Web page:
6. Choose Create.

Add a warm pool (AWS CLI)

The following examples show how to add a warm pool with the AWS CLI put-warm-pool command. Each example shows how you can specify the command in each of the example scenarios.

Example 1: Keeping instances in the Stopped state

The following warm pool configuration is for a warm pool that keeps instances in a Stopped state. While instances are stopped, you don't have to pay any EC2 instance usage fees, though you are charged for any other resources that are attached to your stopped instances such as EBS volumes and Elastic IP addresses.

aws autoscaling put-warm-pool --auto-scaling-group-name my-asg / --pool-state Stopped

Example 2: Keeping instances in the Running state

The following example configuration is for a warm pool that keeps instances in a Running state instead of a Stopped state. You pay for instances while they are running. The costs incurred are based on the instance type.

aws autoscaling put-warm-pool --auto-scaling-group-name my-asg / --pool-state Running

Example 3: Specifying the minimum number of instances in the warm pool

The following warm pool configuration specifies a minimum of 4 instances in the warm pool, so that this number of instances is always ready to handle traffic spikes.

aws autoscaling put-warm-pool --auto-scaling-group-name my-asg / --pool-state Stopped --min-size 4

Example 4: Defining a warm pool size separate from the maximum group size

Generally, because you have a good understanding of how much above your desired capacity to set your maximum capacity, there is no need to define an additional maximum size. Amazon EC2 Auto Scaling simply creates a warm pool that dynamically resizes based on where your maximum capacity is set.

However, in cases where you want to have control over the group's maximum capacity and not have it impact the size of the warm pool, you can use the --max-group-prepared-capacity option. You might need to use this option when working with very large Auto Scaling groups to manage the cost benefits of having a warm pool. For example, an Auto Scaling group with 1000 instances, a maximum capacity of 1500 (to provide extra capacity for emergency traffic spikes), and a warm pool of 100 instances might achieve your objectives better than a warm pool of 500 instances.

The following warm pool configuration is for a warm pool that defines its size separately from the maximum group size. Suppose the Auto Scaling group has a desired capacity of 800. The size of the warm pool will be 100 when you run this command and the pool is initializing.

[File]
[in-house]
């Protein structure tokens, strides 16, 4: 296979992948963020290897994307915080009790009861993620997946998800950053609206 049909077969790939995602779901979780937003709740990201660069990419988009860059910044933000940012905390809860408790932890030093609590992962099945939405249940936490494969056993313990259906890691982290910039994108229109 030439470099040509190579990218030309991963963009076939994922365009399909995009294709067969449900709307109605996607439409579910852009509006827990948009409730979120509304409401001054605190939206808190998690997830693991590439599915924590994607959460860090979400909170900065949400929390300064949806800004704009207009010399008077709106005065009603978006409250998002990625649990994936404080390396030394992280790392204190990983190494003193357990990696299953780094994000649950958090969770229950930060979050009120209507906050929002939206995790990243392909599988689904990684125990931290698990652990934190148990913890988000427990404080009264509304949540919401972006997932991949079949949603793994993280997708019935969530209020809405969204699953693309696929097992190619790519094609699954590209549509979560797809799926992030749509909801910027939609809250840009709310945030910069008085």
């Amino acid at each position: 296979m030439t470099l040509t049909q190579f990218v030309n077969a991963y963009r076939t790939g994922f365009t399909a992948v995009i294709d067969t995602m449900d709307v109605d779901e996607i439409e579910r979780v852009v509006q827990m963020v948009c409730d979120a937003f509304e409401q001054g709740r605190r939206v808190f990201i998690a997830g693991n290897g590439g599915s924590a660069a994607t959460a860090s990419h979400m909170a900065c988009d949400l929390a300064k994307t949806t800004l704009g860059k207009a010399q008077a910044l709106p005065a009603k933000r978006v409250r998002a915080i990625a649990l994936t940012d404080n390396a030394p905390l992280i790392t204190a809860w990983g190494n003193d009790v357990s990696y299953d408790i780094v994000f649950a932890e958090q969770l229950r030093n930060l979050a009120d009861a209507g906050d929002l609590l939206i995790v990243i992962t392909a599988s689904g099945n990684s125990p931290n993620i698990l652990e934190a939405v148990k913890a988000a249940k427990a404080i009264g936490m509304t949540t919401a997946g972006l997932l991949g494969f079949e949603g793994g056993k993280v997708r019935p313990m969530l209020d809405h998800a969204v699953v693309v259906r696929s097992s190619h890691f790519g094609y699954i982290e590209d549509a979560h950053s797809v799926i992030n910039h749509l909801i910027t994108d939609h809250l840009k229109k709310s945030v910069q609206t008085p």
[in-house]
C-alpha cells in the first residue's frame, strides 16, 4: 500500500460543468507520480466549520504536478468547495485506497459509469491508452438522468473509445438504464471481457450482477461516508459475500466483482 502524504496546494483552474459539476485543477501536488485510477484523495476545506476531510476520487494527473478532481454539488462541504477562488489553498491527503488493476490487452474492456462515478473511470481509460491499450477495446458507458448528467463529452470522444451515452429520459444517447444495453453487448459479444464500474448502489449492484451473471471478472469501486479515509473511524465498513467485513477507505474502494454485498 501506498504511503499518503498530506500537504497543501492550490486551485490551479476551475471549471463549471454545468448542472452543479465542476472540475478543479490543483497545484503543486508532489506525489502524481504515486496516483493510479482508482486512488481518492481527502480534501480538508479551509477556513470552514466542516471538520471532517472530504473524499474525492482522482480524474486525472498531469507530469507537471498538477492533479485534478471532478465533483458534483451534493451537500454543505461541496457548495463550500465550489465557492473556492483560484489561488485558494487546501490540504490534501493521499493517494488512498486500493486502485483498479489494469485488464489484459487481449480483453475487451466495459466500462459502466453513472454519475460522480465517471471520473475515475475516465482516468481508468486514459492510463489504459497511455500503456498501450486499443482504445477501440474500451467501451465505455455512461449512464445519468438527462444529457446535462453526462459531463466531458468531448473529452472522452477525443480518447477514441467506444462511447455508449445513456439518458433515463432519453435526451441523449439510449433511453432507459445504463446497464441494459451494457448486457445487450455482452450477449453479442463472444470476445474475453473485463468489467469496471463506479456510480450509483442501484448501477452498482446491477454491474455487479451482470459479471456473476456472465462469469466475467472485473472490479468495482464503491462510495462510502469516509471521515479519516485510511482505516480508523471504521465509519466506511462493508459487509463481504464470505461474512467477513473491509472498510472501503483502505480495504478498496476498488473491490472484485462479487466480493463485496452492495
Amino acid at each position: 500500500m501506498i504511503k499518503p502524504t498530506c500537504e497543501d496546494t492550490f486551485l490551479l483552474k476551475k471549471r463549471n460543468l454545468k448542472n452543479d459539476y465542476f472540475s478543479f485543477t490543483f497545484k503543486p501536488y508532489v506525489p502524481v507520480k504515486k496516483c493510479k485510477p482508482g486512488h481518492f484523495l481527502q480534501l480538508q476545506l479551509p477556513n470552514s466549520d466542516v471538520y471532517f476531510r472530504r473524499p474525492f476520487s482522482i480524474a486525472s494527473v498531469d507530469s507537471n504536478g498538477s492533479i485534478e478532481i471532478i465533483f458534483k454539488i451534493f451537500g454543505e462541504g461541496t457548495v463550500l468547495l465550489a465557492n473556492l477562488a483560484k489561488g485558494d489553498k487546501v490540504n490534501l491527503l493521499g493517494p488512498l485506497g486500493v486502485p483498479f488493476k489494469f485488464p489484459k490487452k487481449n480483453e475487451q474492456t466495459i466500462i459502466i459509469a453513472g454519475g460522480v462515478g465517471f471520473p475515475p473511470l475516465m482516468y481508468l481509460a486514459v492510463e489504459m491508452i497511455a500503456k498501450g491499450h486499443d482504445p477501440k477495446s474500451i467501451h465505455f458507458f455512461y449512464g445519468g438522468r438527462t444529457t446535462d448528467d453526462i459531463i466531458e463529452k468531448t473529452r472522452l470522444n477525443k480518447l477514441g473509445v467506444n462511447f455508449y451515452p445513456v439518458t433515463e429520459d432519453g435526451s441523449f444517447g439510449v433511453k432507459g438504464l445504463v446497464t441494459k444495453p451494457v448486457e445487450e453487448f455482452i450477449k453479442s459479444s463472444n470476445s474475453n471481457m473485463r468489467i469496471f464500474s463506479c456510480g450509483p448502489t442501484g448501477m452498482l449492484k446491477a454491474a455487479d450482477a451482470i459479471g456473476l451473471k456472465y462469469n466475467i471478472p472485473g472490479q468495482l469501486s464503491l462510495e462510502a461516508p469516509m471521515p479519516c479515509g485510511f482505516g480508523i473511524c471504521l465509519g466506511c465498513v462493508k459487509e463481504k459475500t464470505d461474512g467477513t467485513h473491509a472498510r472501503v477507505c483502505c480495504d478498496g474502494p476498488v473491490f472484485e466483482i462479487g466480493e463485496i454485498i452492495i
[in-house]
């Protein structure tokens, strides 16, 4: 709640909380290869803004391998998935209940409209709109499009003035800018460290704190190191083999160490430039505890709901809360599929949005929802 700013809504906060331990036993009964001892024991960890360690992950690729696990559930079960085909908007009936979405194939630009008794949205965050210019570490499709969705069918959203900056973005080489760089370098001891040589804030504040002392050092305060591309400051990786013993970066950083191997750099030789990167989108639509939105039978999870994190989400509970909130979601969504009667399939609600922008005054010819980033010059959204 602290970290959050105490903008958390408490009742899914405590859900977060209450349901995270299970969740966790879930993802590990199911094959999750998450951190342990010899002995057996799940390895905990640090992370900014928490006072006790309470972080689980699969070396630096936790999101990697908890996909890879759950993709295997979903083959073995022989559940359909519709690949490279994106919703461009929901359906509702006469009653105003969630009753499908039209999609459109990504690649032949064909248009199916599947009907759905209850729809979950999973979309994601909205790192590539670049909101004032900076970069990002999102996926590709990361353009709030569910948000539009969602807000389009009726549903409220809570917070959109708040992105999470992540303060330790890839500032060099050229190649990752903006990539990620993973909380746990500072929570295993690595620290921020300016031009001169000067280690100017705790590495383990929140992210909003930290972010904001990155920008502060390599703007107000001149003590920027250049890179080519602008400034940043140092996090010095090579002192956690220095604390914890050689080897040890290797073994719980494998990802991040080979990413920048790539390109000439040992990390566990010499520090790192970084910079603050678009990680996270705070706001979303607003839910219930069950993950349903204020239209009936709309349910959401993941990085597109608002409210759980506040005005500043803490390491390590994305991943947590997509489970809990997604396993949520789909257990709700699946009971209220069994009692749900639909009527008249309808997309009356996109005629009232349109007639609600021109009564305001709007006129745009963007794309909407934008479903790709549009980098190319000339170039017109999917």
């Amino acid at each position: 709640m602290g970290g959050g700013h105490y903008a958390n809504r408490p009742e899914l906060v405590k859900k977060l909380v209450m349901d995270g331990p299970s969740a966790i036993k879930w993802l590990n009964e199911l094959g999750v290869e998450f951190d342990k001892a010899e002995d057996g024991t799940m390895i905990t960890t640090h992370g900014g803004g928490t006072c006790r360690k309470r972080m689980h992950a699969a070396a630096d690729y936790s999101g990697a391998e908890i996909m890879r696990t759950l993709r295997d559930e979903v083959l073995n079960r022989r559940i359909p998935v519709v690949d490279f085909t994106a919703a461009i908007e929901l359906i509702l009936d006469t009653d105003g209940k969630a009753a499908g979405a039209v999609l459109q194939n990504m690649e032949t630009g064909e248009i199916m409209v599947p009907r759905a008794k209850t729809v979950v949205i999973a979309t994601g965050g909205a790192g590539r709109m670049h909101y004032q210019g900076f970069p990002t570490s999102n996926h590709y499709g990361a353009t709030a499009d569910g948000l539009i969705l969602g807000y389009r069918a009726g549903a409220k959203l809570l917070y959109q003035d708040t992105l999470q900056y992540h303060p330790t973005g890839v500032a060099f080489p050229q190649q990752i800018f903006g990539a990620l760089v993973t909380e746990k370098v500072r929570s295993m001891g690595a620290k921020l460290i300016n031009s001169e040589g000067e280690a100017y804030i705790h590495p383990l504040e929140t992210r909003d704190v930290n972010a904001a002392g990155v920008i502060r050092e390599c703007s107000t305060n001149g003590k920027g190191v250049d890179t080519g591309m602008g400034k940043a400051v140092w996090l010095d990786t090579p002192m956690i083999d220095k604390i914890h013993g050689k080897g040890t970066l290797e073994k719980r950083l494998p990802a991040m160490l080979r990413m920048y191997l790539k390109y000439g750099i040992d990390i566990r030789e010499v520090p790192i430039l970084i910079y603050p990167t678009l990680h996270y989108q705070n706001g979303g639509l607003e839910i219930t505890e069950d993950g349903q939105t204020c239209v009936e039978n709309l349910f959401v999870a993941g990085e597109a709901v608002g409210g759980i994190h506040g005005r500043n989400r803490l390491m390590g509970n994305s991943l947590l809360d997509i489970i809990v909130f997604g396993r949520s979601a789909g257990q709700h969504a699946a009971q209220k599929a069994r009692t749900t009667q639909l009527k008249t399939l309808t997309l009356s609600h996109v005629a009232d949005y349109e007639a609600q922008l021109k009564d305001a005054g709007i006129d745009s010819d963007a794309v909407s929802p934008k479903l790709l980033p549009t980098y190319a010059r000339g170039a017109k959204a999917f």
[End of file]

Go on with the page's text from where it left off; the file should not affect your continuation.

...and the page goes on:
aws autoscaling put-warm-pool --auto-scaling-group-name my-asg / --pool-state Stopped --max-group-prepared-capacity 900

To maintain a minimum number of instances in the warm pool, include the --min-size option with the command, as follows.

aws autoscaling put-warm-pool --auto-scaling-group-name my-asg / --pool-state Stopped --max-group-prepared-capacity 900 --min-size 25

Example 5: Defining an absolute warm pool size

If you set the values for the --max-group-prepared-capacity and --min-size options to the same value, the warm pool will have an absolute size. The following warm pool configuration is for a warm pool that maintains a constant warm pool size of 10 instances.

aws autoscaling put-warm-pool --auto-scaling-group-name my-asg / --pool-state Stopped --min-size 10 --max-group-prepared-capacity 10

Updating instances in a warm pool

To change the launch template or launch configuration for a warm pool, update the Auto Scaling group to use the new launch template or launch configuration. After you change the launch template or launch configuration for an Auto Scaling group, any new instances are launched using the new configuration options, but existing instances are not affected.

To force replacement warm pool instances to launch that use the new configuration options, you can terminate existing instances in the warm pool. Amazon EC2 Auto Scaling immediately starts launching new instances to replace the instances that you terminated. Alternatively, you can start an instance refresh to do a rolling update of your group. An instance refresh first replaces InService instances. Then it replaces instances in the warm pool. For more information, see Replacing Auto Scaling instances based on an instance refresh.

Delete a warm pool

When you no longer need the warm pool, use the following procedure to delete it.

To delete your warm pool (console)

  1. Open the Amazon EC2 Auto Scaling console at https://console.aws.amazon.com/ec2autoscaling/.

  2. Select the check box next to an existing group.

    A split pane opens up in the bottom part of the Auto Scaling groups page, showing information about the group that's selected.

  3. Choose Actions, Delete.

  4. When prompted for confirmation, choose Delete.

To delete your warm pool (AWS CLI)

Use the following delete-warm-pool command to delete the warm pool.

aws autoscaling delete-warm-pool --auto-scaling-group-name my-asg

If there are instances in the warm pool, or if scaling activities are in progress, use the delete-warm-pool command with the --force-delete option. This option will also terminate the Amazon EC2 instances and any outstanding lifecycle actions.

aws autoscaling delete-warm-pool --auto-scaling-group-name my-asg --force-delete

Limitations

  • You cannot add a warm pool to Auto Scaling groups that have a mixed instances policy or that launch Spot Instances.

  • You can put an instance in a Stopped state only if it has an Amazon EBS volume as its root device. Instances that use instance stores for the root device cannot be stopped.

  • If your warm pool is depleted when there is a scale-out event, instances will launch directly into the Auto Scaling group (a cold start). You could also experience cold starts if an Availability Zone is out of capacity.

  • If you try using warm pools with Amazon Elastic Container Service (Amazon ECS) or Elastic Kubernetes Service (Amazon EKS) managed node groups, there is a chance that these services will schedule jobs on an instance before it reaches the warm pool.